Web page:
• Foreign investors are 'baffled' by the regulator's stance
  • Legality of ban on currency purchases questioned by MPC member

Two members of Nigeria’s Monetary Policy Committee criticized the central bank’s attempts to prop up the naira by restricting access to dollars, while others said the regulator should allow a more flexible exchange rate.

Chibuike Uche questioned the legality of the Central Bank of Nigeria’s June decision to stop importers of around 40 items, including rice, furniture and toothpicks, accessing official foreign-exchange markets. Doyin Salami said the measure would slow economic growth and that foreign investors were confused by the central bank’s attempts to defend the naira since March.

Nigeria GDP Growth
Nigeria GDP Growth

Investors are “baffled by the CBN’s expressed unwillingness to countenance any further currency adjustments and market liberalizations,” Salami, a lecturer at Lagos Business School, said at an MPC meeting attended by all 12 members on July 23 and 24, according to a statement published on the central bank’s website on Friday. “The credibility that CBN has carefully cultivated, if not lost, is most certainly undermined.”

The naira plummeted 21 percent to a record low of 206.32 per dollar between the end of June and Feb. 12 as the price of oil, Nigeria’s main export, crashed. Governor Godwin Emefiele reacted by introducing trading curbs and bans on purchases of dollars to stem the rout. The currency has since been mostly flat in the interbank market, averaging 198.94 since the end of February.

The controls have left the naira overvalued and out of sync with the currencies of other major commodity exporters, according to bond and stock investors including Ashmore Group Plc and Investec Asset Management. The devaluation of the currency of fellow oil producer Kazakhstan on Aug. 20 increased pressure on Nigeria to weaken the naira, according to Yvonne Mhango, an economist in Johannesburg at Renaissance Capital.

‘Not Convinced’

“The denial of foreign exchange to businesses that engage in legitimate economic activities is confounding,” Uche, a professor of banking and finance at the University of Nigeria, said in his personal statement. “I am not convinced the CBN has the legal powers to deny the allocation of foreign exchange to legitimate businesses.”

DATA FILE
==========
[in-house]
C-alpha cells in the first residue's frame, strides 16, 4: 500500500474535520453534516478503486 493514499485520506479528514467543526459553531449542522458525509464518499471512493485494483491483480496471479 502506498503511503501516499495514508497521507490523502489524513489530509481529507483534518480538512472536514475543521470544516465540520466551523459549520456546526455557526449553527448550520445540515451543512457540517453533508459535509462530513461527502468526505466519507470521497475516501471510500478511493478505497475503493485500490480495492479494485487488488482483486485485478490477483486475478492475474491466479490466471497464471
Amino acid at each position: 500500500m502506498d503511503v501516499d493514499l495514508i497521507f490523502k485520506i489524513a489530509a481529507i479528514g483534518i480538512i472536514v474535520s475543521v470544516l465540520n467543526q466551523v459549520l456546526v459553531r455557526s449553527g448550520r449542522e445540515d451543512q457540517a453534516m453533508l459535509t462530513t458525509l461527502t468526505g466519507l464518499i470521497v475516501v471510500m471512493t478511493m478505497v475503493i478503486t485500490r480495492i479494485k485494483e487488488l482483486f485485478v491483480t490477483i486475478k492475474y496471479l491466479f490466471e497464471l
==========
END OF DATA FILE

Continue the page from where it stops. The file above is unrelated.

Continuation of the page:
Deputy Governors Sarah Alade and Joseph Nnanna said the central bank needed to inject more liquidity into the foreign exchange market and allow the currency to trade more freely.

Emefiele has repeatedly said the regulator will meet legitimate demand for foreign exchange and that its restrictions are aimed at speculators.

“The short-term growth prospect of the Nigerian economy is stronger following our recent strategy of restricting frivolous demand,” he said in his statement.

Nigeria’s growth fell to 2.4 percent on an annualized basis in the second quarter, compared with 6.5 percent in the same period of 2014. The central bank’s restrictions probably contributed to the slowdown by making it difficult for manufacturers to buy the imported goods they need to operate, RenCap’s Mhango said in a note on Friday.

Calls to the mobile of Ibrahim Mu’azu, a spokesman for the central bank, didn’t connect. He didn’t immediately respond to an e-mail requesting comment.

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